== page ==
FBI director James Comey really had little choice but to inform Congress that there was “potentially relevant information” in new emails to review from Democratic presidential candidate Hillary Clinton’s private server, Congressman Trey Gowdy told CNN’s “New Day” Tuesday morning.
Gowdy, R-S.C., addressing a letter the director sent to Congress about a new batch of emails that broke late last week, said the reaction from Democrats that the move might violate the Hatch Act against federal employees using their positions for political reasons was off base. He said Comey “did tell Congress in July that the investigation had been completed and he had determined that she didn’t have specific intent to commit a crime. So I think he felt the need to supplement the record.”
Gowdy has been thrust into a role as a GOP spokesman regarding the new emails, which have been described as having been discovered during an FBI investigation into former Democratic Congressman Anthony Weiner’s alleged sexting with an underage girl. Weiner’s estranged wife, Huma Abedin, is a top aide to Clinton. The FBI was looking into Weiner’s alleged activities when it reportedly found devices that included the new batch of emails.
I think he felt the need to supplement the record.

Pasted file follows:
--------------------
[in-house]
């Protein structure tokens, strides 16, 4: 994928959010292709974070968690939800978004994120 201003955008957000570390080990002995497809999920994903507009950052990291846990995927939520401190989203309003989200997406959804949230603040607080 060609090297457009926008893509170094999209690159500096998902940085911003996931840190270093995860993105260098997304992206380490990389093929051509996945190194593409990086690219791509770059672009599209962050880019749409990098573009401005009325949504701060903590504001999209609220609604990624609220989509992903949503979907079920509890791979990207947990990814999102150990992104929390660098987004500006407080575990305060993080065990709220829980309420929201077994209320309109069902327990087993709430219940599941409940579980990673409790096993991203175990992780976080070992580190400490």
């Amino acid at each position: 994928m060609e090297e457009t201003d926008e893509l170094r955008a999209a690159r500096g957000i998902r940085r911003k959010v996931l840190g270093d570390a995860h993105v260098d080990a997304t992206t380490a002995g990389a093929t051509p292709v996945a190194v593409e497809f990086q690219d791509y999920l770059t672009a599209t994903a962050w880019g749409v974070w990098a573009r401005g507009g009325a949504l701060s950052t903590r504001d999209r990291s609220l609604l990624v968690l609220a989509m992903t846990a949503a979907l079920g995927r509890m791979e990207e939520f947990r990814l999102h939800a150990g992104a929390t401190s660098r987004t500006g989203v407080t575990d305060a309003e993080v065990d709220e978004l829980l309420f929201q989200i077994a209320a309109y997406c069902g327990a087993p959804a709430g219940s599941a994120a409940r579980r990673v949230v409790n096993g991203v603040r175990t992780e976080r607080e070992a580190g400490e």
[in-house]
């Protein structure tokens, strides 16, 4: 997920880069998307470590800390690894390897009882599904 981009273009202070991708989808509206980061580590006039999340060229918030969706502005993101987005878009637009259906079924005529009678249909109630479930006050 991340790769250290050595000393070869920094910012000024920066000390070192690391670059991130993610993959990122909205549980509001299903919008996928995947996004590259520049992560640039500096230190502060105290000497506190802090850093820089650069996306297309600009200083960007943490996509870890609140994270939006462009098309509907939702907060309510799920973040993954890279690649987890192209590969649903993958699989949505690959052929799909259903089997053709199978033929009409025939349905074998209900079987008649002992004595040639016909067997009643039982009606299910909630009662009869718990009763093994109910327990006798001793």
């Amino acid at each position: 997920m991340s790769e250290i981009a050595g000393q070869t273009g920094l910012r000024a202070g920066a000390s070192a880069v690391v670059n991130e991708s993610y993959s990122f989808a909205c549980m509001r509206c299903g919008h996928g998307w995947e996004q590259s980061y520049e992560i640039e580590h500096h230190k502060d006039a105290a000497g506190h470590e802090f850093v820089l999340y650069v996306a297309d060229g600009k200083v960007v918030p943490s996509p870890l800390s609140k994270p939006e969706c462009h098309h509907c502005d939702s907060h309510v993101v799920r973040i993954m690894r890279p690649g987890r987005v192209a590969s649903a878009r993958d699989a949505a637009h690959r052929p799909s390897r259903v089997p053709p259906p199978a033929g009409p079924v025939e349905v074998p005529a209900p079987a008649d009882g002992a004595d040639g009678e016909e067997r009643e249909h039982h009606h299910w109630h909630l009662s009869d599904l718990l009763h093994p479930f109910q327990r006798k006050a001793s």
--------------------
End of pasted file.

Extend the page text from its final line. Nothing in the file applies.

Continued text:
South Carolina Rep. Trey Gowdy, on the FBI director informing Congress of a new batch of Hillary Clinton emails
The issue that Clinton used a private email account, not the secure State Department one provided for her when she was secretary of state, first came up during Gowdy’s congressional investigation into the events surrounding the Benghazi attack on Sept. 11, 2012.
Calling on his background as a federal prosecutor and 7th Circuit solicitor, Gowdy told CNN that law enforcement officials can’t control the public reaction to the information they provide. He said of Clinton supporters, “A couple of months ago, they thought Jim Comey was the second coming of Christ, and a couple of months later, now they think that he should be investigated for violation of the Hatch Act. I don’t like relativism, whether it exists on my side of the aisle or their side of the aisle. I think the same rules ought to apply.”
Those rules, he added, applied to complaints that the FBI has not discussed an alleged investigation into Republican presidential candidate Donald Trump’s possible ties to Russia and President Vladimir Putin.
“Well, as a general rule, the bureau does not confirm or deny the existence of an investigation, although that rule lately has been honored more in its breach,” he said, which is different from commenting to Congress on issues on which Congress has asked for information. “I don’t view his letter as an update on the facts of the investigation. I view it as a notice document. I want you to know my previous testimony has changed. The matter is still open. That’s how I viewed the letter.”